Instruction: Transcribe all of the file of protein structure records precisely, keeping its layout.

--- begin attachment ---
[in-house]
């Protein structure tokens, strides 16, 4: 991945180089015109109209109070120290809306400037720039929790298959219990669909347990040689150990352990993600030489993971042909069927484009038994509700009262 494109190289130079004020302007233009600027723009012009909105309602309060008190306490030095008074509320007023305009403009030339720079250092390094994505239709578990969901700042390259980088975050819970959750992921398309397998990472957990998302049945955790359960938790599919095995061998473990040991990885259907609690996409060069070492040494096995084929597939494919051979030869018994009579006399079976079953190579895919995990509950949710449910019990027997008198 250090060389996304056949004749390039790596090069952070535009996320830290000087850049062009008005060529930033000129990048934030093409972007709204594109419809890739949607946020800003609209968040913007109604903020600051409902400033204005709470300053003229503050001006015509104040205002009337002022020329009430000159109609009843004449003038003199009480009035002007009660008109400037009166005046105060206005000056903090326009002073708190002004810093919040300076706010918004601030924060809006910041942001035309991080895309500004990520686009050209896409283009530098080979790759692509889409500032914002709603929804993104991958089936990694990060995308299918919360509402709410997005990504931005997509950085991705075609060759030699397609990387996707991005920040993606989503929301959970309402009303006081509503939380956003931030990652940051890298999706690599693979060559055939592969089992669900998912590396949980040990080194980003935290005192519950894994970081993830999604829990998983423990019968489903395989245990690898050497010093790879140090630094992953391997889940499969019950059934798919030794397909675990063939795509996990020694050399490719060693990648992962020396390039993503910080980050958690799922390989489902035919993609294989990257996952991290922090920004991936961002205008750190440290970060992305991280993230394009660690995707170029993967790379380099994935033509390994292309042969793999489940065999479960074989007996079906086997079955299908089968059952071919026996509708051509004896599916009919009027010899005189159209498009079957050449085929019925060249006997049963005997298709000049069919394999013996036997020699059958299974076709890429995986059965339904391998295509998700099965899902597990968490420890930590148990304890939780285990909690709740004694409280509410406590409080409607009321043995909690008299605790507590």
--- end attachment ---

[in-house]
């Protein structure tokens, strides 16, 4: 991945180089015109109209109070120290809306400037720039929790298959219990669909347990040689150990352990993600030489993971042909069927484009038994509700009262 494109190289130079004020302007233009600027723009012009909105309602309060008190306490030095008074509320007023305009403009030339720079250092390094994505239709578990969901700042390259980088975050819970959750992921398309397998990472957990998302049945955790359960938790599919095995061998473990040991990885259907609690996409060069070492040494096995084929597939494919051979030869018994009579006399079976079953190579895919995990509950949710449910019990027997008198 250090060389996304056949004749390039790596090069952070535009996320830290000087850049062009008005060529930033000129990048934030093409972007709204594109419809890739949607946020800003609209968040913007109604903020600051409902400033204005709470300053003229503050001006015509104040205002009337002022020329009430000159109609009843004449003038003199009480009035002007009660008109400037009166005046105060206005000056903090326009002073708190002004810093919040300076706010918004601030924060809006910041942001035309991080895309500004990520686009050209896409283009530098080979790759692509889409500032914002709603929804993104991958089936990694990060995308299918919360509402709410997005990504931005997509950085991705075609060759030699397609990387996707991005920040993606989503929301959970309402009303006081509503939380956003931030990652940051890298999706690599693979060559055939592969089992669900998912590396949980040990080194980003935290005192519950894994970081993830999604829990998983423990019968489903395989245990690898050497010093790879140090630094992953391997889940499969019950059934798919030794397909675990063939795509996990020694050399490719060693990648992962020396390039993503910080980050958690799922390989489902035919993609294989990257996952991290922090920004991936961002205008750190440290970060992305991280993230394009660690995707170029993967790379380099994935033509390994292309042969793999489940065999479960074989007996079906086997079955299908089968059952071919026996509708051509004896599916009919009027010899005189159209498009079957050449085929019925060249006997049963005997298709000049069919394999013996036997020699059958299974076709890429995986059965339904391998295509998700099965899902597990968490420890930590148990304890939780285990909690709740004694409280509410406590409080409607009321043995909690008299605790507590």